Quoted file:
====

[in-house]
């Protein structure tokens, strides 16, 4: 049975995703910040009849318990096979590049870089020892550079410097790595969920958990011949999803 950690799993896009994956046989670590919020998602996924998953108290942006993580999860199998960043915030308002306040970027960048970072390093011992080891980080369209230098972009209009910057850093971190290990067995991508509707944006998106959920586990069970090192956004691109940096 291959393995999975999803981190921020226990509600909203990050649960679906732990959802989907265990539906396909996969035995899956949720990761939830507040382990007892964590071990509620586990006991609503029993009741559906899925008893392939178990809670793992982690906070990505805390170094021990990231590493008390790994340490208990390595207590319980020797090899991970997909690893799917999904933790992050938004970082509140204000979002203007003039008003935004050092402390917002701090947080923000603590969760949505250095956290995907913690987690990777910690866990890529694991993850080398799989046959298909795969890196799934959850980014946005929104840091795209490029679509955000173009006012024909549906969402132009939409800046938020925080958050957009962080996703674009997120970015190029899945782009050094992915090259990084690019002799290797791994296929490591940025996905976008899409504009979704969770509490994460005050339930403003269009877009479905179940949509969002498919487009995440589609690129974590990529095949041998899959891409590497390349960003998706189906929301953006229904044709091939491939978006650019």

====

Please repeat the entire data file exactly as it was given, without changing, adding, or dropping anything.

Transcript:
[in-house]
């Protein structure tokens, strides 16, 4: 049975995703910040009849318990096979590049870089020892550079410097790595969920958990011949999803 950690799993896009994956046989670590919020998602996924998953108290942006993580999860199998960043915030308002306040970027960048970072390093011992080891980080369209230098972009209009910057850093971190290990067995991508509707944006998106959920586990069970090192956004691109940096 291959393995999975999803981190921020226990509600909203990050649960679906732990959802989907265990539906396909996969035995899956949720990761939830507040382990007892964590071990509620586990006991609503029993009741559906899925008893392939178990809670793992982690906070990505805390170094021990990231590493008390790994340490208990390595207590319980020797090899991970997909690893799917999904933790992050938004970082509140204000979002203007003039008003935004050092402390917002701090947080923000603590969760949505250095956290995907913690987690990777910690866990890529694991993850080398799989046959298909795969890196799934959850980014946005929104840091795209490029679509955000173009006012024909549906969402132009939409800046938020925080958050957009962080996703674009997120970015190029899945782009050094992915090259990084690019002799290797791994296929490591940025996905976008899409504009979704969770509490994460005050339930403003269009877009479905179940949509969002498919487009995440589609690129974590990529095949041998899959891409590497390349960003998706189906929301953006229904044709091939491939978006650019």